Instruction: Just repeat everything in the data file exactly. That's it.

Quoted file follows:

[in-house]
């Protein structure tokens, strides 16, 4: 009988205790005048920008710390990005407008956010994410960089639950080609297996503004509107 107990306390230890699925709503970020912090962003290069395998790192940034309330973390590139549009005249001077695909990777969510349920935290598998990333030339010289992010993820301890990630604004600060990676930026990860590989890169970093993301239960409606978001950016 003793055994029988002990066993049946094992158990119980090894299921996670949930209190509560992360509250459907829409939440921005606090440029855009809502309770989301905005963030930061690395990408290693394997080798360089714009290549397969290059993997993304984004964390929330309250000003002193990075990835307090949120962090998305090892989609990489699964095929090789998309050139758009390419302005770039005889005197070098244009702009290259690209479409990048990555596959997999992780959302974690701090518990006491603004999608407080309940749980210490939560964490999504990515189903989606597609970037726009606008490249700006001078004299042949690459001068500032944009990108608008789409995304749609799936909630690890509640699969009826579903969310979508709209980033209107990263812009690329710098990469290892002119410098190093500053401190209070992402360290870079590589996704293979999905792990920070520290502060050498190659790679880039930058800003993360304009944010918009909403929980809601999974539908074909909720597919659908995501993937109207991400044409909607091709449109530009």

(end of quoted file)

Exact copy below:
[in-house]
């Protein structure tokens, strides 16, 4: 009988205790005048920008710390990005407008956010994410960089639950080609297996503004509107 107990306390230890699925709503970020912090962003290069395998790192940034309330973390590139549009005249001077695909990777969510349920935290598998990333030339010289992010993820301890990630604004600060990676930026990860590989890169970093993301239960409606978001950016 003793055994029988002990066993049946094992158990119980090894299921996670949930209190509560992360509250459907829409939440921005606090440029855009809502309770989301905005963030930061690395990408290693394997080798360089714009290549397969290059993997993304984004964390929330309250000003002193990075990835307090949120962090998305090892989609990489699964095929090789998309050139758009390419302005770039005889005197070098244009702009290259690209479409990048990555596959997999992780959302974690701090518990006491603004999608407080309940749980210490939560964490999504990515189903989606597609970037726009606008490249700006001078004299042949690459001068500032944009990108608008789409995304749609799936909630690890509640699969009826579903969310979508709209980033209107990263812009690329710098990469290892002119410098190093500053401190209070992402360290870079590589996704293979999905792990920070520290502060050498190659790679880039930058800003993360304009944010918009909403929980809601999974539908074909909720597919659908995501993937109207991400044409909607091709449109530009």